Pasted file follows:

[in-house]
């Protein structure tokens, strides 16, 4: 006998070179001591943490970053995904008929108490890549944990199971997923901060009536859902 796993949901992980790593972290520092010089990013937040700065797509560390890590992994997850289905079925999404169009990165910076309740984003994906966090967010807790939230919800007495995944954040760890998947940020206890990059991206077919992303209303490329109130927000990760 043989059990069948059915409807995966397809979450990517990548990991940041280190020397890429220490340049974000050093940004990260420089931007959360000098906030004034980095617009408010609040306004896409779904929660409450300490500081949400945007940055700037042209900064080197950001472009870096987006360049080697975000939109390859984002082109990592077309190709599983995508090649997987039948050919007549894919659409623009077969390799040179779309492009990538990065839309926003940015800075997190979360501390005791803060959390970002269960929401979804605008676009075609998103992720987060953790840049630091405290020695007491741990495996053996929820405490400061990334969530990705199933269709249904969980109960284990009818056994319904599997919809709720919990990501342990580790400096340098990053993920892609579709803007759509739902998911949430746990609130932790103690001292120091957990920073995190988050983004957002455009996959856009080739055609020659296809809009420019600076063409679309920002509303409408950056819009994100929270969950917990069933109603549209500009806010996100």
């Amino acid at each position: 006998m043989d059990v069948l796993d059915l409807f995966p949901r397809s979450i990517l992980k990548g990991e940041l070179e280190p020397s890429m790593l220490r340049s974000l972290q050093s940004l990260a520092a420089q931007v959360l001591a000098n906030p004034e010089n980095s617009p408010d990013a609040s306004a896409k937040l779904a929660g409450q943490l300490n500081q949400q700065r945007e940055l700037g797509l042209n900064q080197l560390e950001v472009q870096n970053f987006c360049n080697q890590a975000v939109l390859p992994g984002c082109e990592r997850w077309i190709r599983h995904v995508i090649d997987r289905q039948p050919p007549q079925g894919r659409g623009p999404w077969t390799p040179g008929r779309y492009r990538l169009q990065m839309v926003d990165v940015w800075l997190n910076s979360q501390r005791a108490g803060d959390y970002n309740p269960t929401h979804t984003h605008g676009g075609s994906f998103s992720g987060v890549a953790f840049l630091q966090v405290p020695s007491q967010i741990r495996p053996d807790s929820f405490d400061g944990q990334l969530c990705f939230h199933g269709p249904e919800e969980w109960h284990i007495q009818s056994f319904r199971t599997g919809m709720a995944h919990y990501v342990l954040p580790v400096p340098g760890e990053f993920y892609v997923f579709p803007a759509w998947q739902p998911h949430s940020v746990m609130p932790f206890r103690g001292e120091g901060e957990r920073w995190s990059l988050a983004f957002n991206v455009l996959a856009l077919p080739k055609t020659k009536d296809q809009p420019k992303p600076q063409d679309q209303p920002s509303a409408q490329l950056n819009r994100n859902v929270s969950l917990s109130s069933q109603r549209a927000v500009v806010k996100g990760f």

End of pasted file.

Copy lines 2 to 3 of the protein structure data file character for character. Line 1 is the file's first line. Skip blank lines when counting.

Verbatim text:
């Protein structure tokens, strides 16, 4: 006998070179001591943490970053995904008929108490890549944990199971997923901060009536859902 796993949901992980790593972290520092010089990013937040700065797509560390890590992994997850289905079925999404169009990165910076309740984003994906966090967010807790939230919800007495995944954040760890998947940020206890990059991206077919992303209303490329109130927000990760 043989059990069948059915409807995966397809979450990517990548990991940041280190020397890429220490340049974000050093940004990260420089931007959360000098906030004034980095617009408010609040306004896409779904929660409450300490500081949400945007940055700037042209900064080197950001472009870096987006360049080697975000939109390859984002082109990592077309190709599983995508090649997987039948050919007549894919659409623009077969390799040179779309492009990538990065839309926003940015800075997190979360501390005791803060959390970002269960929401979804605008676009075609998103992720987060953790840049630091405290020695007491741990495996053996929820405490400061990334969530990705199933269709249904969980109960284990009818056994319904599997919809709720919990990501342990580790400096340098990053993920892609579709803007759509739902998911949430746990609130932790103690001292120091957990920073995190988050983004957002455009996959856009080739055609020659296809809009420019600076063409679309920002509303409408950056819009994100929270969950917990069933109603549209500009806010996100």
């Amino acid at each position: 006998m043989d059990v069948l796993d059915l409807f995966p949901r397809s979450i990517l992980k990548g990991e940041l070179e280190p020397s890429m790593l220490r340049s974000l972290q050093s940004l990260a520092a420089q931007v959360l001591a000098n906030p004034e010089n980095s617009p408010d990013a609040s306004a896409k937040l779904a929660g409450q943490l300490n500081q949400q700065r945007e940055l700037g797509l042209n900064q080197l560390e950001v472009q870096n970053f987006c360049n080697q890590a975000v939109l390859p992994g984002c082109e990592r997850w077309i190709r599983h995904v995508i090649d997987r289905q039948p050919p007549q079925g894919r659409g623009p999404w077969t390799p040179g008929r779309y492009r990538l169009q990065m839309v926003d990165v940015w800075l997190n910076s979360q501390r005791a108490g803060d959390y970002n309740p269960t929401h979804t984003h605008g676009g075609s994906f998103s992720g987060v890549a953790f840049l630091q966090v405290p020695s007491q967010i741990r495996p053996d807790s929820f405490d400061g944990q990334l969530c990705f939230h199933g269709p249904e919800e969980w109960h284990i007495q009818s056994f319904r199971t599997g919809m709720a995944h919990y990501v342990l954040p580790v400096p340098g760890e990053f993920y892609v997923f579709p803007a759509w998947q739902p998911h949430s940020v746990m609130p932790f206890r103690g001292e120091g901060e957990r920073w995190s990059l988050a983004f957002n991206v455009l996959a856009l077919p080739k055609t020659k009536d296809q809009p420019k992303p600076q063409d679309q209303p920002s509303a409408q490329l950056n819009r994100n859902v929270s969950l917990s109130s069933q109603r549209a927000v500009v806010k996100g990760f």